That’s right, 88% of people will fail to meet their new year’s resolutions¹ and that stat is totally not surprising. Take the conversation I had last week with Richard, the guy who sits across from me at work (won’t be troubling any world class athletes just yet). He had just signed up to a gym chain under a 12 month contract for £50 per month.
Me: “How many times are you going to go to the gym this week Richard?”
R: “Going to go every day this week.”
Me: “How many times did you exercise in the WHOLE of last month?”
Up and down the country this January and February, you won’t be able to get a look in on the cardio machines because of people like Richard going crazy with their new resolutions. However, by the beginning of March, the flame of desire that was burning so brightly for many has dwindled to a flicker.
So how do you make your new year’s fitness resolution stick all year? I suggest that there are 3 steps to take and now is the ideal time to make some sensible choices:
Motivation is an important factor in making exercise part of your life and sustaining it. The above continuum is as really useful measure of your basic motivation. Have a look at the comments and see which one is most like you. Where do you fit?
Most people will fall somewhere in the Extrinsic motivation part of the scale. The further towards the left of the scale you are, the harder it may be to sustain an exercise habit so prepare yourself for that. And don’t despair if you fall towards the left hand side of the scale because as you start fitting in exercise back into your weekly routine, then you can move towards the right. If you have got the right mix of exercise into your week then you will start to feel the benefits and start actually wanting to train.
Guaranteed to fail is if the resolution is ‘get fit’ or ‘lose weight.’ It is not specific enough. I prefer not to set targets about weight loss or fitness targets because they can actually become de-motivating if you are not on track or they become a real chore that limits enjoyment. Instead, I believe a resolution can be simplified into one simple target – enter an event. The event should be long/hard enough to be a challenge to you and should be slightly out of your comfort zone. Tell your friends and family you are doing it as well then it is harder to pull out as D-Day approaches.
My new year’s resolution in 2008 was to enter a triathlon. I was bricking it for weeks beforehand and really felt out of my comfort zone. I borrowed a bike, nearly got hauled out of the pool by the marshals but I finished it and the feeling of achievement at the end was simply amazing.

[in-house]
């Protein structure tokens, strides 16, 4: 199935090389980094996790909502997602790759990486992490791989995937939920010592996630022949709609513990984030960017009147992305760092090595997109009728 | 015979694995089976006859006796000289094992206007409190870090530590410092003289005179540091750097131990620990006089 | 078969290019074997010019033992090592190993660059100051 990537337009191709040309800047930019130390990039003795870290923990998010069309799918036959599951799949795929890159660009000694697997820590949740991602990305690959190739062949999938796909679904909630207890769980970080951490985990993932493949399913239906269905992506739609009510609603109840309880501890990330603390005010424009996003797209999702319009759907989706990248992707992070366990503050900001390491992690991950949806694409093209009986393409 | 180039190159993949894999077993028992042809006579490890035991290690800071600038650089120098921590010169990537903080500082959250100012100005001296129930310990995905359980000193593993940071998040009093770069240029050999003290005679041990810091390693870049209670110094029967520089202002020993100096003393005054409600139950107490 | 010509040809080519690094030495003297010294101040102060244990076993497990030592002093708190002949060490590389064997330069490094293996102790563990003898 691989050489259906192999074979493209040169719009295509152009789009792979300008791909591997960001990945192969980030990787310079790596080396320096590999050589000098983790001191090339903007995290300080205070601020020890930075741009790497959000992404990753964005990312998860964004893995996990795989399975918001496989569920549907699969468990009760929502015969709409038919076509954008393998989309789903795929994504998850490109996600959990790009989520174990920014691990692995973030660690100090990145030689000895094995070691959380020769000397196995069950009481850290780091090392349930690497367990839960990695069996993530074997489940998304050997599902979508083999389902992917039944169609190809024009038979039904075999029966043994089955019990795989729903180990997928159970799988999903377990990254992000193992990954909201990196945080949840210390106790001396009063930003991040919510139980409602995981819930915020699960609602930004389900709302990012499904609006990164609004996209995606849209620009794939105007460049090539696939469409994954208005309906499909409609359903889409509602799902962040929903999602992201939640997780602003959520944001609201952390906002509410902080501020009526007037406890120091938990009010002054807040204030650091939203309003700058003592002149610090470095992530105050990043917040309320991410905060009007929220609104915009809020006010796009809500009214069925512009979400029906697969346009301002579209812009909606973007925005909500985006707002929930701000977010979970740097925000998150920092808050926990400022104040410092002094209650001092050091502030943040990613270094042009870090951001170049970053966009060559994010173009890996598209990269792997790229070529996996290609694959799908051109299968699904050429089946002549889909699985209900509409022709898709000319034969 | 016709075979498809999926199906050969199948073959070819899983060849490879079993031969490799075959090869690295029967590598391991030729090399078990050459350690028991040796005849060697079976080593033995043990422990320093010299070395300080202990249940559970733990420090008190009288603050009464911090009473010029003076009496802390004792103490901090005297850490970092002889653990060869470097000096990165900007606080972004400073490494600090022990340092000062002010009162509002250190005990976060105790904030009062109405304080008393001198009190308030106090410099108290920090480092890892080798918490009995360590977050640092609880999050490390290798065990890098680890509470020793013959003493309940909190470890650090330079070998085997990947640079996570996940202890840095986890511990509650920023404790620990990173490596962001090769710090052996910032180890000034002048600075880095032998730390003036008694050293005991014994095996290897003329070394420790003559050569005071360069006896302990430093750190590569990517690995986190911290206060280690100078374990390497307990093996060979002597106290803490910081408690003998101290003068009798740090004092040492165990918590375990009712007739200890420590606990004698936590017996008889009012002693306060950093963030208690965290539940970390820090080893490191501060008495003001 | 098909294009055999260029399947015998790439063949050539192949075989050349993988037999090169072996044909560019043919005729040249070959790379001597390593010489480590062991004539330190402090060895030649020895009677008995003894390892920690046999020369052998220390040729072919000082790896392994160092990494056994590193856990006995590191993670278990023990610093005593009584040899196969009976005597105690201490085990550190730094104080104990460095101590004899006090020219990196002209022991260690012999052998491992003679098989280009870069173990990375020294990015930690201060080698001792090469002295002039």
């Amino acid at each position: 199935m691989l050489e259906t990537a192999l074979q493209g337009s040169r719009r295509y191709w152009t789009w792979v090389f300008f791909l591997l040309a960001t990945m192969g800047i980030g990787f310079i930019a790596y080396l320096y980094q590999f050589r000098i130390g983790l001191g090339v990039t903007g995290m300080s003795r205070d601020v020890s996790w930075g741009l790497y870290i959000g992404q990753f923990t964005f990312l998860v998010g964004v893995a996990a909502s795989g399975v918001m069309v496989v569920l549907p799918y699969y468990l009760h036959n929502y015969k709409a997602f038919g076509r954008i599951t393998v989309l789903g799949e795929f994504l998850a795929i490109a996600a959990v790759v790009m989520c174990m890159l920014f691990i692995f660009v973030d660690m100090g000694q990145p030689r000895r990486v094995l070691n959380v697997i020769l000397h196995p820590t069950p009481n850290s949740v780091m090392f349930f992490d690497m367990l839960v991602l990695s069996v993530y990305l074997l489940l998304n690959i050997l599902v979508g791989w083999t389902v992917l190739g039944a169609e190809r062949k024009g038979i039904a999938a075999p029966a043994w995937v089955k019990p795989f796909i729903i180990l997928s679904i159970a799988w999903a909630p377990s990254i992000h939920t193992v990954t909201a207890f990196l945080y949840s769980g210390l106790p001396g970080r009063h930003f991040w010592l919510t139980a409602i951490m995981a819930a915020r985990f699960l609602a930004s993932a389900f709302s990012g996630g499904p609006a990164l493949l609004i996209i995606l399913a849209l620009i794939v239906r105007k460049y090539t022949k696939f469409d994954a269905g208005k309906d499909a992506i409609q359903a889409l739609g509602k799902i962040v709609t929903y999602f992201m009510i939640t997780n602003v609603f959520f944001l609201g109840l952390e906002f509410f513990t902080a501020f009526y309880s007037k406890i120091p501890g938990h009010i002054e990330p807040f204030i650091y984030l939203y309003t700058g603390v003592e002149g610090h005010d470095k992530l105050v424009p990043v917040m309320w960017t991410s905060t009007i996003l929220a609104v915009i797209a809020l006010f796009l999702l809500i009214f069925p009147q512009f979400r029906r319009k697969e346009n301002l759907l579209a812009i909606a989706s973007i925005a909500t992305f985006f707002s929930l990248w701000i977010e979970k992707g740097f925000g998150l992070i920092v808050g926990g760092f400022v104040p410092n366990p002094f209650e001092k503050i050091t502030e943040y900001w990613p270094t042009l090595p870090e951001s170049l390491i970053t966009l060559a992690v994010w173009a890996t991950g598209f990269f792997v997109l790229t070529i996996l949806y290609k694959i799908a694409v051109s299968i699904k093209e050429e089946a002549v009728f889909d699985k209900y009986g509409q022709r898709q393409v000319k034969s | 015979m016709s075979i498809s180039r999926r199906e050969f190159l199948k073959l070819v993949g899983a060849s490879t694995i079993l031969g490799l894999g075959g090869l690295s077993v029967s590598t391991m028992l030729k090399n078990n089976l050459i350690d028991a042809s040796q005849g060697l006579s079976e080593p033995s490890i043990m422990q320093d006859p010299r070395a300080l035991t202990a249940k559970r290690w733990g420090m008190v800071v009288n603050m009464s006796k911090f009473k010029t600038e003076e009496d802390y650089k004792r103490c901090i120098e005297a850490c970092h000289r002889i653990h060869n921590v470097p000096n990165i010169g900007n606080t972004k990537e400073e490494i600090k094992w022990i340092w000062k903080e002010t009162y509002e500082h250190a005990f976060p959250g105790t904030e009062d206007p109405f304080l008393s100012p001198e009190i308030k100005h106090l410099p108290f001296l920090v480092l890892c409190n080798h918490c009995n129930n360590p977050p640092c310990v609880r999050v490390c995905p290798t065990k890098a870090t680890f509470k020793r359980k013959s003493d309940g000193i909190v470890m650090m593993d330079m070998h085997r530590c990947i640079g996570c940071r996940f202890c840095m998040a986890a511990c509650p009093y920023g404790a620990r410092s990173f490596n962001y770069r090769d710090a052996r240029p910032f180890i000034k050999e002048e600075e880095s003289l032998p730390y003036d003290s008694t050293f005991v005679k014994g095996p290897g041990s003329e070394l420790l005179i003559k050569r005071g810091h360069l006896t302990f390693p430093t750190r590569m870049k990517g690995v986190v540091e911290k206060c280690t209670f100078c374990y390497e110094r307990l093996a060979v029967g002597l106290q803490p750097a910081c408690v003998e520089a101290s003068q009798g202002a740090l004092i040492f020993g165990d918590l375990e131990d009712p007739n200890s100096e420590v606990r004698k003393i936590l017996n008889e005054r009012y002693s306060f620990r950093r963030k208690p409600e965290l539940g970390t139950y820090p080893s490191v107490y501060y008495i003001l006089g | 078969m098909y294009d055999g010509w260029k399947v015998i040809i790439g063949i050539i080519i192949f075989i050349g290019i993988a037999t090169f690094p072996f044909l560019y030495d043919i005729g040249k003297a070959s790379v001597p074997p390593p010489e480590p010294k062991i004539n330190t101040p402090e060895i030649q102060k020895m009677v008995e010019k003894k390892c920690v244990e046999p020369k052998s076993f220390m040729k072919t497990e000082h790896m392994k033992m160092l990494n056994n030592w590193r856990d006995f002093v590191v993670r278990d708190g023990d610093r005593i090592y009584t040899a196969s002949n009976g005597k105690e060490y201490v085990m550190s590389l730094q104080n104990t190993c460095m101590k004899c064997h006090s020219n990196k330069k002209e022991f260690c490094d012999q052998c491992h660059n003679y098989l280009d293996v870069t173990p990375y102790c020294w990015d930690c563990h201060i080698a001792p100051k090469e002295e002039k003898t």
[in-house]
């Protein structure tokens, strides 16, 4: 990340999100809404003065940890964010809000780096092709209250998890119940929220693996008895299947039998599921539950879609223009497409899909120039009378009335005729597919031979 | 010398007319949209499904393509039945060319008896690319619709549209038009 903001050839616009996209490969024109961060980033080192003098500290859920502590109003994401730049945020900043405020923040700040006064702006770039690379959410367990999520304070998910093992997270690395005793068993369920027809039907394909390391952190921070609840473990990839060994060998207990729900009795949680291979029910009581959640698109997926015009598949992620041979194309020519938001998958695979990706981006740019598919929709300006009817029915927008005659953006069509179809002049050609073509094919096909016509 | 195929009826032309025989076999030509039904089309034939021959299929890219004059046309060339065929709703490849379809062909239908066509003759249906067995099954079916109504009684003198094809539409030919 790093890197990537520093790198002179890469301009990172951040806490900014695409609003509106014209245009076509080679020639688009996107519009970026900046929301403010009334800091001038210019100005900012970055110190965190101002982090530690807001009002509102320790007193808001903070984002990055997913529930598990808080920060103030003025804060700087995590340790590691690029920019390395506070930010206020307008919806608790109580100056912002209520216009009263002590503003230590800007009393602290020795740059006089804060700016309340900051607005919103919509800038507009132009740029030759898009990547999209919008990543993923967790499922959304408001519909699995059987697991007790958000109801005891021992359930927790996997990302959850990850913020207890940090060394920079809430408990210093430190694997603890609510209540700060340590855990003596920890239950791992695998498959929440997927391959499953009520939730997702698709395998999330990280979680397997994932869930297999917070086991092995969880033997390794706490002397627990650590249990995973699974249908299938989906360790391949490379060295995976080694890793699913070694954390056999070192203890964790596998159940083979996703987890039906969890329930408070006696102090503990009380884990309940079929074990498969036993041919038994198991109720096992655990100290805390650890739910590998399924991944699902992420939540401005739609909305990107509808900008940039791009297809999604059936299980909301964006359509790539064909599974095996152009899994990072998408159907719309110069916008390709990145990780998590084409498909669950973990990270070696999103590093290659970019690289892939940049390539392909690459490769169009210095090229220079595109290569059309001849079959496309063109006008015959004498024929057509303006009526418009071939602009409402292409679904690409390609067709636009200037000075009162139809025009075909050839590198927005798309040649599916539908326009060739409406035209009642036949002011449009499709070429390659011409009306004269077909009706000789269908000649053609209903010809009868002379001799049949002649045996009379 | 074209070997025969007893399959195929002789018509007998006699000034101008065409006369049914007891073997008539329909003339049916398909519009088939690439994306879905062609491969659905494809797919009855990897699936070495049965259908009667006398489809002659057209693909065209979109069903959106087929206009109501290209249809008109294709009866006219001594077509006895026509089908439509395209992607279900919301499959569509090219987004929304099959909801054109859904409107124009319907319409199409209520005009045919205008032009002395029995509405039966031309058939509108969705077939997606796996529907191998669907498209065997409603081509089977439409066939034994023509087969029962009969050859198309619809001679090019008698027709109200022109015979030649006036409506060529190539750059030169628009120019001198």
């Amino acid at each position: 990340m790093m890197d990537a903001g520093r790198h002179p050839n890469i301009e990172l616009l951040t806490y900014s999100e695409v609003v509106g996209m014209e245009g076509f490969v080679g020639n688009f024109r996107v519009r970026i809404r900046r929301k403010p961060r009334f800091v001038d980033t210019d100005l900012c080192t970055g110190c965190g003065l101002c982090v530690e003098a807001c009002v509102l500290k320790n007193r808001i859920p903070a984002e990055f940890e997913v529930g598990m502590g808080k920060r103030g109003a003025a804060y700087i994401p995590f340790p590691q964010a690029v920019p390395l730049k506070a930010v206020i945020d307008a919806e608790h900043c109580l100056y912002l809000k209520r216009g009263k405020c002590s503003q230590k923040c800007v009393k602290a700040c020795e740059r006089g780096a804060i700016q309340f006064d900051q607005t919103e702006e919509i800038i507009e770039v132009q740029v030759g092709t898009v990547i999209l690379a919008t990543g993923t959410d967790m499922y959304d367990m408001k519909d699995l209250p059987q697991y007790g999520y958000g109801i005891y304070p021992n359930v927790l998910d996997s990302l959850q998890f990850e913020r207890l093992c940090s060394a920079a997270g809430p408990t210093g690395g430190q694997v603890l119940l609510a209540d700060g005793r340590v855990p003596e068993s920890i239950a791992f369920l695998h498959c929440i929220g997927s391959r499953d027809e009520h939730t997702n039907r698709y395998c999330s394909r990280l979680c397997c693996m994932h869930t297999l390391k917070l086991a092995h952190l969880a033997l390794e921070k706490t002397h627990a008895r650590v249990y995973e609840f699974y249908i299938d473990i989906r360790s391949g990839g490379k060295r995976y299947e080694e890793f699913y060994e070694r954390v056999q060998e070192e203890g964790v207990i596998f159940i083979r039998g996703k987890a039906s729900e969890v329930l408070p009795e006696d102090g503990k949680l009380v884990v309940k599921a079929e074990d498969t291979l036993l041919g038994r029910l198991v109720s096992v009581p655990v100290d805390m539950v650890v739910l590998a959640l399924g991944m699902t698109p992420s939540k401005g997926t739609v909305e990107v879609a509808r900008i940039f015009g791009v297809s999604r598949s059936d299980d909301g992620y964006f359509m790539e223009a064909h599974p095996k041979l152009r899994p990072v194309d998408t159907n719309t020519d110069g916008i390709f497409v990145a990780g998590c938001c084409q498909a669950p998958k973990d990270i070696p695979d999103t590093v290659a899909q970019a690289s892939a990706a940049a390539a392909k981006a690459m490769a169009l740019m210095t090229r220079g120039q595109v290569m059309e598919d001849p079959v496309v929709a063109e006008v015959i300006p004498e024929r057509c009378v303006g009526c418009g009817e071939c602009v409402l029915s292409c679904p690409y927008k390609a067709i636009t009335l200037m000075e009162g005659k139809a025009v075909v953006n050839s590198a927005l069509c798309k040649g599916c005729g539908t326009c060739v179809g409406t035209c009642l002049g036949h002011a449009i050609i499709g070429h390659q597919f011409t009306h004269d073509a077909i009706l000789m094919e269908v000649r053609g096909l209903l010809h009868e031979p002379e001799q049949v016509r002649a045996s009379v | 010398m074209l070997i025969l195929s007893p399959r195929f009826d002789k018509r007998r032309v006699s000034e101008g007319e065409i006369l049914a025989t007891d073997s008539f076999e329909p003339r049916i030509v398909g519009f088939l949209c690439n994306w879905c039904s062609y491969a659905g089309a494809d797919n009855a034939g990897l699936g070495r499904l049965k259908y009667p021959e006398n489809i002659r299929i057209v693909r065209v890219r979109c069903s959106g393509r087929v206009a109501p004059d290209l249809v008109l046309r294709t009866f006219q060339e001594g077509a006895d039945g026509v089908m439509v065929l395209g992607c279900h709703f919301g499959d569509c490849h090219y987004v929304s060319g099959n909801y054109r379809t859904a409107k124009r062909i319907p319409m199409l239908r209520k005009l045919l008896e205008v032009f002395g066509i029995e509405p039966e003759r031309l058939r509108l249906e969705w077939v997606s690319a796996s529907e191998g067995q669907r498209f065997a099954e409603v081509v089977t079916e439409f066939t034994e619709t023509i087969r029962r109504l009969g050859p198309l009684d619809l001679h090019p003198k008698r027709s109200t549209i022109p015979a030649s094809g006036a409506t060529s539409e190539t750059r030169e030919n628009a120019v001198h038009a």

That single goal meant I trained 2 or 3 times a week from January through to May so I got fitter, felt less stressed and was generally happier as a result. So the by-products of doing a triathlon were where the real benefits lay.
We humans are creatures of habit, and studies suggest that 70% of our activities every day are habitual routines. Think about how you got to work this morning; shower, brush teeth, change, breakfast, journey to work….very routine and we do it every day. We need to turn our desire to exercise into a habit so we can sustain it beyond March.
The diagram below is a simple representation of how a habit loop² works and once we understand this, we can use it to hard-wire a desired behaviour into our own routine.
Let’s take our friend Richard. Richard has decided to enter a 10km run in June as his New Year’s resolution and, after our little chat earlier, is becoming more realistic and wants to train twice a week. Richard is also keen not to join the 88% club.
He decides that he will run on Monday and Thursday mornings before work. On Sunday night, he sets out his running gear by his bed and sets his alarm to get up at 6.30am. When he wakes up, the first thing he sees is his kit. This is his CUE. This triggers him to set off on his 5 km run and that is his ROUTINE. Back by 7.15am, Richard feels good and additionally REWARDS himself with a steaming hot Americano and a croissant. The reward is very important as it positively reinforces the behaviour.
Fit exercise into your week like Richard has done above, carry on doing this for a minimum of 10 weeks to allow enough time for it to become a habit and you will have a good chance of regularly exercising beyond March. Good luck!!
¹ Wiseman R, 2007, Study of new year’s resolutions (3,000 participants in survey)
² Adapted from Duhigg C, 2011, Power of Habit
by Kath Webb
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by Kath Webb
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